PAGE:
Lawrence was deployed to the region to help the Arabs overthrow their Ottoman rulers, who had sided with Germany against Britain and France.
On December 1, 1916, the Ottoman forces of Fakhri Pasha launched a daring offensive against Yanbu in an attempt to reestablish control over the strategically vital port.
After some early Ottoman successes, the Arabs counter-attacked with the support of five British Royal Navy warships anchored off the coast. On January 18, 1917, the Ottomans were in full retreat.
Yanbu served as a supply and operations base for Arab and British forces for the rest of the war.
In 1975, the Saudi government decided to transform Yanbu into one of the two new industrial centers in the country, the other being Jubail on the Persian Gulf.
Since then, public and private development projects in Yanbu have enhanced its economic value and prestige, attracting huge petrochemical and logistics infrastructure.
Today, as the Kingdom undergoes yet another transformation, heralded by the Vision 2030 economic and social reform program, Yanbu’s fortunes are changing again – this time towards tourism, heritage and culture.
In 2020, the Ministry of Tourism launched a restoration project for TE Lawrence’s Hejazi House, renovating its white stone walls and ornate wooden screens in what would become the first of the ministry’s efforts to revive the old town. from Yanbu.
Soon other traditional Arab houses followed, with delicate restoration work launched to restore their coral stone walls and wooden lattice windows to their former glory. The revival of authentic Yanbu architecture has made the city a highly desirable place to visit.
Since then, a host of tour operators have sprung up across Yanbu to cater to this recent influx of visitors.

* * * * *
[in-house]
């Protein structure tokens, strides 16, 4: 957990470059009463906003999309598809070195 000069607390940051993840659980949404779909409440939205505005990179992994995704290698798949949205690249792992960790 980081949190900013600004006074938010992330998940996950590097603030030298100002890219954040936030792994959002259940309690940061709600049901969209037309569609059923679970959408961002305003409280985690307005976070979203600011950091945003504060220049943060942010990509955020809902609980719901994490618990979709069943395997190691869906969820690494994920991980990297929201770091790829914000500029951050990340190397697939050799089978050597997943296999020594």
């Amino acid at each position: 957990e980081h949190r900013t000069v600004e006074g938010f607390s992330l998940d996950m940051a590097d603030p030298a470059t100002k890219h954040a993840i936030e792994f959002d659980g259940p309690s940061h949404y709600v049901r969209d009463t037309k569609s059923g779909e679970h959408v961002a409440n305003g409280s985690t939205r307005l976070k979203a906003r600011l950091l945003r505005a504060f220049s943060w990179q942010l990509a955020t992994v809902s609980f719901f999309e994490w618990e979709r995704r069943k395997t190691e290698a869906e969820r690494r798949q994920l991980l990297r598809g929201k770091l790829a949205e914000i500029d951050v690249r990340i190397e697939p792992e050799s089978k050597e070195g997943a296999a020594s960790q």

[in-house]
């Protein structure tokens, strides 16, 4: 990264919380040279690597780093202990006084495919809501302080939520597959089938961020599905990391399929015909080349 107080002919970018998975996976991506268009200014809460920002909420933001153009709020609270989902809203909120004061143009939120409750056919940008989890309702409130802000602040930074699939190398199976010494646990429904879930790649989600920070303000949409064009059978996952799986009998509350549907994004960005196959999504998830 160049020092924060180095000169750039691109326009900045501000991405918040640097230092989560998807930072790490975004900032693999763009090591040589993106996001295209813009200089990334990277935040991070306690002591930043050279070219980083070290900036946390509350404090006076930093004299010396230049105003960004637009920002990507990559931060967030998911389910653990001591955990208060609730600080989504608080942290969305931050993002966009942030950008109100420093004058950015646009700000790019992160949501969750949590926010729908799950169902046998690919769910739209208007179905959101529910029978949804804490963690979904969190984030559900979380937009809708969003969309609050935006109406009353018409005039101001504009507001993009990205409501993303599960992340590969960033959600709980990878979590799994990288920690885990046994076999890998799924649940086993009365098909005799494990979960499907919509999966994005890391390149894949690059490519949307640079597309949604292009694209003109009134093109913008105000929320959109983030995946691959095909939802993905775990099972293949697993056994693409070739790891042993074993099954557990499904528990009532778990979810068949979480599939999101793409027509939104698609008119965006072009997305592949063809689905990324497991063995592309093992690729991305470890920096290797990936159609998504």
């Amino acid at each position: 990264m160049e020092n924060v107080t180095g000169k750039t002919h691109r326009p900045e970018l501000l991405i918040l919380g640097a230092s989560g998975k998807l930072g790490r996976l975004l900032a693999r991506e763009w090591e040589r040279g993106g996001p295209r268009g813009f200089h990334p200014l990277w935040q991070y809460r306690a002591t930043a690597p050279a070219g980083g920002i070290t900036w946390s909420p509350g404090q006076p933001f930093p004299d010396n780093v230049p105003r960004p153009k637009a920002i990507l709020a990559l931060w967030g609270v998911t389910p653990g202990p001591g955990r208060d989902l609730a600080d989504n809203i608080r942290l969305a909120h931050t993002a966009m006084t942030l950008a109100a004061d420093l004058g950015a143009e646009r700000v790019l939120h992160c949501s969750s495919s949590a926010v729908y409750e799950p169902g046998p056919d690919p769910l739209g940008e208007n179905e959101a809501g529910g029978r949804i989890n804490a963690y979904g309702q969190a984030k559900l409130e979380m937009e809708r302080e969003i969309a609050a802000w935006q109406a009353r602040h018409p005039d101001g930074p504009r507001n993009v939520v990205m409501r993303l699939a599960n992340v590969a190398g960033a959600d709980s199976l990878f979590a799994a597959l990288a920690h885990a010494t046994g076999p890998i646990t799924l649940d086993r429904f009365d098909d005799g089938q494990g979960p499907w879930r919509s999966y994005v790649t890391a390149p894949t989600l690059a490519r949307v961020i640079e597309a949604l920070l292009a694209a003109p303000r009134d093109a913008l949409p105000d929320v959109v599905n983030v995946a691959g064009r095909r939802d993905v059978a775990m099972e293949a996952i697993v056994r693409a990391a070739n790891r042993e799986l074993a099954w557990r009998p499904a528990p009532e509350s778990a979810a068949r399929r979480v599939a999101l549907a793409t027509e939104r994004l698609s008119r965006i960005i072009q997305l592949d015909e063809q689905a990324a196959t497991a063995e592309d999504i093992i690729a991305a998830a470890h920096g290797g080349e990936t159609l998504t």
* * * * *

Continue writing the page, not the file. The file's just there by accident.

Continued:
Al-Enezi, which has been running Yanbu tours since 2008, offers a choice of two main tours – one along the coast that includes a visit to Oyster Island, known for its pristine beaches and clear waters, and another in the urban heart of Yanbu which introduces visitors to local heritage and crafts.
It also takes visitors to Umluj, located 150 km north of Yanbu. Often referred to as the “Maldives of Saudi Arabia”, the coastal city is made up of more than 100 small islands where hotels and other attractions are currently being built.
Also outside the city, thrill-seeking visitors are drawn to Mount Radwa, with its jagged red-hued peaks that tower some 2,282 meters above sea level, making it the highest point of the Al-Nakhil range.
Known for its rich biodiversity, including lynx, tigers, ibexes and wolves, visitors can enjoy a game drive along the rugged highland landscape and stop at high altitude villages to sample local honey .
For Al-Enezi, the tourism industry in Yanbu today is unrecognizable from what passed for it when he started organizing tours there 14 years ago.
“It was difficult for the few of us who worked in the company at the beginning because at that time the Saudi government did not focus on tourism and few people came to visit the Kingdom,” he said. he told Arab News.
“But it’s now a growing and evolving business.”